NORTON, Mass. (AP) Anyone who plays golf at any level has a story about a short temper or a thrown club.
That includes Jordan Spieth, who spoke before the Deutsche Bank Championship about working with his coach, Cameron McCormick, to turn a short fuse into a longer one. And it led to a story about what he considers his shortest fuse in any sport at any age.
It was golf, of course. He was 11.
He told of slamming his putter into his bag and when he took it out on the next hole, he noticed it was bent. What he didn't know was Rule 4-3b on using a club that has been damaged other than the normal course of play.
''I think I made three birdies in the last six holes with a bent putter, and I was so excited about it,'' Spieth said. ''I was telling my dad after the round, `Look, I bent my putter, I finished with three birdies, I'm still in this thing.'''
He said his father called the assistant pro at the club - without Spieth's knowledge - and the next day, Spieth was invited into his office.
''And they opened the rule book and it showed disqualification,'' Spieth said. ''I was just absolutely torn apart.''
He said that remains his only disqualification. But he's still working on the fuse.
PUTTING PREDICAMENT: Ian Poulter and Kevin Chappell played together at the Deutsche Bank Championship, and their birdie putts on the par-5 second hole during the second round were significant mainly because of how they read the greens.
Both use AimPoint Express, only Poulter had to do without on this occasion. He was just under 20 feet away. Chappell was about 12 feet away, and his marker was in the line of where Poulter ordinarily would have straddled the line of his own putt to feel the slope of the green.
''I thought it may go right-to-left, but I couldn't tell until I hit it that I picked the wrong line,'' Poulter said.
Poulter has been using the method since January, joining a growing list of players that includes Adam Scott, Stacy Lewis and Hunter Mahan. It has become so popular that the R&A and USGA published a joint statement at the start of the year that cautioned players of one pitfall.
One part of AimPoint Express is to pick an area halfway toward the hole where the feet can feel the slope (and from there players will hold up one or two fingers to help them figure out where to start the putt).
Rule 16-1a, however, makes it illegal for players to touch the line of their putts, which is defined as the line players want their balls to take and includes a ''reasonable distance on either side of the intended line.''
The European Tour went so far as to post a video explaining how the rule can be breeched if players are not careful. The variance of the line will be greater on longer putts than the shorter ones. No one is believed to have been penalized yet (two-stroke penalty or loss of hole in match play).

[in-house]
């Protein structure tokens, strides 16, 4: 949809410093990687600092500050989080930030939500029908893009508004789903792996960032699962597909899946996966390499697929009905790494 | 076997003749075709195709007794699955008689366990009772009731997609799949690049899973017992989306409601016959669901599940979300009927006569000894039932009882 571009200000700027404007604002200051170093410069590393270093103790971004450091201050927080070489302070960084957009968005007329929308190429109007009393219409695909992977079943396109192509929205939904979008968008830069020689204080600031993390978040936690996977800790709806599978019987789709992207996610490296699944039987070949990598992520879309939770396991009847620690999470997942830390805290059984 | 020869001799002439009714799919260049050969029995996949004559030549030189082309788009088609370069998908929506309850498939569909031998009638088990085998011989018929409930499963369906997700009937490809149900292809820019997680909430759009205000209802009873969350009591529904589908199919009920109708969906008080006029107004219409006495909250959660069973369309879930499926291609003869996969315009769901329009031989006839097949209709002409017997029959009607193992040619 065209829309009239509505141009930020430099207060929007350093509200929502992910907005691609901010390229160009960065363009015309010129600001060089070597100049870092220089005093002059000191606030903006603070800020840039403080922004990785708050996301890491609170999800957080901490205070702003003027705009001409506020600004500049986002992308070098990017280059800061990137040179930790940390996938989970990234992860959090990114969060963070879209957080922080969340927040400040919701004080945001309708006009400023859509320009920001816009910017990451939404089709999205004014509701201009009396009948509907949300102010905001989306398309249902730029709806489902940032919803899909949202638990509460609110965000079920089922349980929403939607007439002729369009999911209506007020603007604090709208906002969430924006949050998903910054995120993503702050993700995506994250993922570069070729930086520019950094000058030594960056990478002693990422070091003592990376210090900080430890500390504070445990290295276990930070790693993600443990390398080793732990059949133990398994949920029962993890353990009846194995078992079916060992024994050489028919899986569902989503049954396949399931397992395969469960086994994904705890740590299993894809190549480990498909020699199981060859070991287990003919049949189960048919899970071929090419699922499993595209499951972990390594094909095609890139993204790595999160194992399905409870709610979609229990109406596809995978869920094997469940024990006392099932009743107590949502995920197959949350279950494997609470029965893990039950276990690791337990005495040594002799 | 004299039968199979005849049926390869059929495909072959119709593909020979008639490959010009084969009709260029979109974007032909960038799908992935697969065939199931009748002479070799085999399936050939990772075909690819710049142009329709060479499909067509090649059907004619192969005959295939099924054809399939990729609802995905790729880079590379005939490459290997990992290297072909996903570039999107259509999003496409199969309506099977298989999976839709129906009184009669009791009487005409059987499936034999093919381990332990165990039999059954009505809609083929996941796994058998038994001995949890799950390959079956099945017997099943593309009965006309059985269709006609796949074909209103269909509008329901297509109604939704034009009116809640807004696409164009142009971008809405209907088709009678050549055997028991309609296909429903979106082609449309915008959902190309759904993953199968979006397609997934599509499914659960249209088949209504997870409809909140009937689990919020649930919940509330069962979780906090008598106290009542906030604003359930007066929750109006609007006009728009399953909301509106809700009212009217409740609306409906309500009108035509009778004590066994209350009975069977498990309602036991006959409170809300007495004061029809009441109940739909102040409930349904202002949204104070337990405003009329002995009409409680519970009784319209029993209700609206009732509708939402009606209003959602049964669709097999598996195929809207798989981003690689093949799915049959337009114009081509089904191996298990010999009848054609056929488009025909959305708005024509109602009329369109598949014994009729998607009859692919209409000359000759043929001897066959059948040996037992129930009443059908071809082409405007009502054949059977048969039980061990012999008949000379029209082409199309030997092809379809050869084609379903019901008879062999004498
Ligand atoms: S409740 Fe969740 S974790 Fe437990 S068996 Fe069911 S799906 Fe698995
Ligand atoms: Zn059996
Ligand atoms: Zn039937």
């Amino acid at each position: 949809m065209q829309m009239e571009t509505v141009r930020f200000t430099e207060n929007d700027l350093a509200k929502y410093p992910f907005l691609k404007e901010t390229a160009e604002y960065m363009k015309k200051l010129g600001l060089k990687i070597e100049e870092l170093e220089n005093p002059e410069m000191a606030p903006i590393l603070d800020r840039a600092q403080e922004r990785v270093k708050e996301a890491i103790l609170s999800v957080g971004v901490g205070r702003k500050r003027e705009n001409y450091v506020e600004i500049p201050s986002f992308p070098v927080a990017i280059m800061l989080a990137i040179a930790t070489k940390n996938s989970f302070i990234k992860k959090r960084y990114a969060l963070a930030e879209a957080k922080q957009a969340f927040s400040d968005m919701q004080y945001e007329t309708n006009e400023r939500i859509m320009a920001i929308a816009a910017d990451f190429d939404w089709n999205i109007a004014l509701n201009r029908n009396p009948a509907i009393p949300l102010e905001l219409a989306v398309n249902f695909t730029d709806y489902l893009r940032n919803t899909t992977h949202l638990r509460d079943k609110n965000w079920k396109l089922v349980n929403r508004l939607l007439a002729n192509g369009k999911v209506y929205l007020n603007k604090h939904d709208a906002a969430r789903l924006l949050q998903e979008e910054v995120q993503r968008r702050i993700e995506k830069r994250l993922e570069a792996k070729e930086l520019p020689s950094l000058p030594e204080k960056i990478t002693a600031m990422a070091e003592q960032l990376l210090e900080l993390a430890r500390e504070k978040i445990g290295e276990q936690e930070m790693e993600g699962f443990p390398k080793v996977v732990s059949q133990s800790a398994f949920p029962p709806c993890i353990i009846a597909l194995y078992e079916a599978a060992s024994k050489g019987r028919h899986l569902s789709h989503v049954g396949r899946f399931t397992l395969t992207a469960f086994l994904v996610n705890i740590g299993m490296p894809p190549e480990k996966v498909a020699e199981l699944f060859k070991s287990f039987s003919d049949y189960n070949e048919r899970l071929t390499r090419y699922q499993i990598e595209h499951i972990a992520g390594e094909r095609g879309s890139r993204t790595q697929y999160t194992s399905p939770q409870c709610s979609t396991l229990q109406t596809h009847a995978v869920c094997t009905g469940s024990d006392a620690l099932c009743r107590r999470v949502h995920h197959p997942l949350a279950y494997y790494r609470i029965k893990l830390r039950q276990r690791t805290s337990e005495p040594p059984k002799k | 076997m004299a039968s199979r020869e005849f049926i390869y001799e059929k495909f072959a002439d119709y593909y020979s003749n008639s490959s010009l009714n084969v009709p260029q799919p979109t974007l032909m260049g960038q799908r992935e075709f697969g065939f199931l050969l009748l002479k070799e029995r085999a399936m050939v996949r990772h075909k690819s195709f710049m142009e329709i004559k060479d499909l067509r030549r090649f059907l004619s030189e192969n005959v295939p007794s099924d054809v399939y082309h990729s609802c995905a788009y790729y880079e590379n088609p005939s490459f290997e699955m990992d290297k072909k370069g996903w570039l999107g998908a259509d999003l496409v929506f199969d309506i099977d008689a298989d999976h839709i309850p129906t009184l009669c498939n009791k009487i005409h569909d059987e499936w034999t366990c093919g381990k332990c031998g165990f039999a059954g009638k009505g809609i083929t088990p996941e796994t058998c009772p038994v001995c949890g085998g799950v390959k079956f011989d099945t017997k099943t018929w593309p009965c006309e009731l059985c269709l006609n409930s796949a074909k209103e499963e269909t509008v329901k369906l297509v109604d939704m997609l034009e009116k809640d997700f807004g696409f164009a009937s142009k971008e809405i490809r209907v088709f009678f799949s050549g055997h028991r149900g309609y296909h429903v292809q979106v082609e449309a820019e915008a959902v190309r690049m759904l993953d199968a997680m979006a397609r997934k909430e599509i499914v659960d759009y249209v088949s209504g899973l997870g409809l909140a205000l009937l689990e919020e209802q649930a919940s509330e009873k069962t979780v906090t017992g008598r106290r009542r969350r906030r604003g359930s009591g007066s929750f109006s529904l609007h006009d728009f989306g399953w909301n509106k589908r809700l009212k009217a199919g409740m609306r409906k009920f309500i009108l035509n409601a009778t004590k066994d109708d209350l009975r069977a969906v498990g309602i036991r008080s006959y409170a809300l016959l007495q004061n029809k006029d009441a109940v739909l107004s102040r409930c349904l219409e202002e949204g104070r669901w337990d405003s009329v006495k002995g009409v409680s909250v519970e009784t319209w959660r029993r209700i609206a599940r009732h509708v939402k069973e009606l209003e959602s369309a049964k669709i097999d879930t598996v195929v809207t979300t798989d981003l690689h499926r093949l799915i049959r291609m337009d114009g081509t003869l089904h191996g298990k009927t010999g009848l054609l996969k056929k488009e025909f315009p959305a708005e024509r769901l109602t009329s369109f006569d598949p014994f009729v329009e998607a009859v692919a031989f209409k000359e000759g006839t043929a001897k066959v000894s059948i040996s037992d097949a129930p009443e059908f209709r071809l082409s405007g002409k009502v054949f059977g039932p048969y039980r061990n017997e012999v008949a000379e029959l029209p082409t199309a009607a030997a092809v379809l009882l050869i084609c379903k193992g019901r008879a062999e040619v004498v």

''You can't stand in your own line, but your own line is vague,'' Chappell said. ''When it first became big, it came up. They were going to try to outlaw it a few years ago, and then it became like, `OK, your line from 4 feet is much smaller and precise than your line from 40 feet.' But it would be pretty hard to stand in your line from 40 feet and have them prove you have an advantage.
''I haven't been warned, but I've had discussions about it.''
FINAL MAJOR: The Evian Masters this week in France is the fifth and final major on the LPGA Tour schedule, and it presents another opportunity for an unprecedented feat. Only it doesn't involve Inbee Park.
Park won the Women's British Open last month at Turnberry for her fourth different major, and now she goes after the career Grand Slam (all five majors) at Evian.
But she wouldn't be the first woman to do that.
Karrie Webb won her first major at the du Maurier Classic outside Calgary in 1999, and she wrapped up the career Grand Slam over the next two years (Kraft Nabisco, U.S. Women's Open, LPGA Championship). But when tobacco sponsorship became an issue, the du Maurier was replaced by the Women's British Open, and Webb won that (at Turnberry) in 2002. That gave her what the LPGA referred to at the time as the ''Super Slam.''
If the Australian can win the Evian Masters for a career Grand Slam of six majors, the LPGA may as well called it the Karrie Slam.
LONG YEAR: Carlos Ortiz of Mexico finished his rookie year on the PGA Tour sooner than he wanted after a season that felt much longer than he imagined. The 24-year-old from Guadalajara can't recall playing so much golf in his life. The Deutsche Bank Championship was his 30th event.
''I thought it was bad in college,'' Ortiz said of his schedule. ''I played seven weeks in a row. It's too much. It becomes work. Hopefully, next year I can play better and have more breaks.''
He fell into the same trap of so many rookies who need a week off but are concerned about their position in the FedEx Cup or money list. As long as they're at home, they are giving up a chance at points or money.
Ortiz didn't miss a cut in four starts last fall, and he tied for ninth in Mexico. But his Fedex Cup standing fell out of the top 100 in the summer and he kept playing until he began the playoffs at No. 112 and needed a good week at The Barclays to advance. He was in good shape going into the final round until he opened with a quadruple-bogey 8.
''One of the worst experiences of my life,'' Ortiz said. ''I wanted to cry.''
Instead, he bounced back to play the rest of the round in 1 under and made it to the TPC Boston. This time, he wasn't so fortunate. Ortiz made four straight birdies early in the final round to get inside the projected top 70, only to make triple bogey at No. 9 and shoot 41 on the back nine for a 76. He had the look of a tired golfer.
Next year might not be much easier. Ortiz is likely to make the Olympic team for Mexico.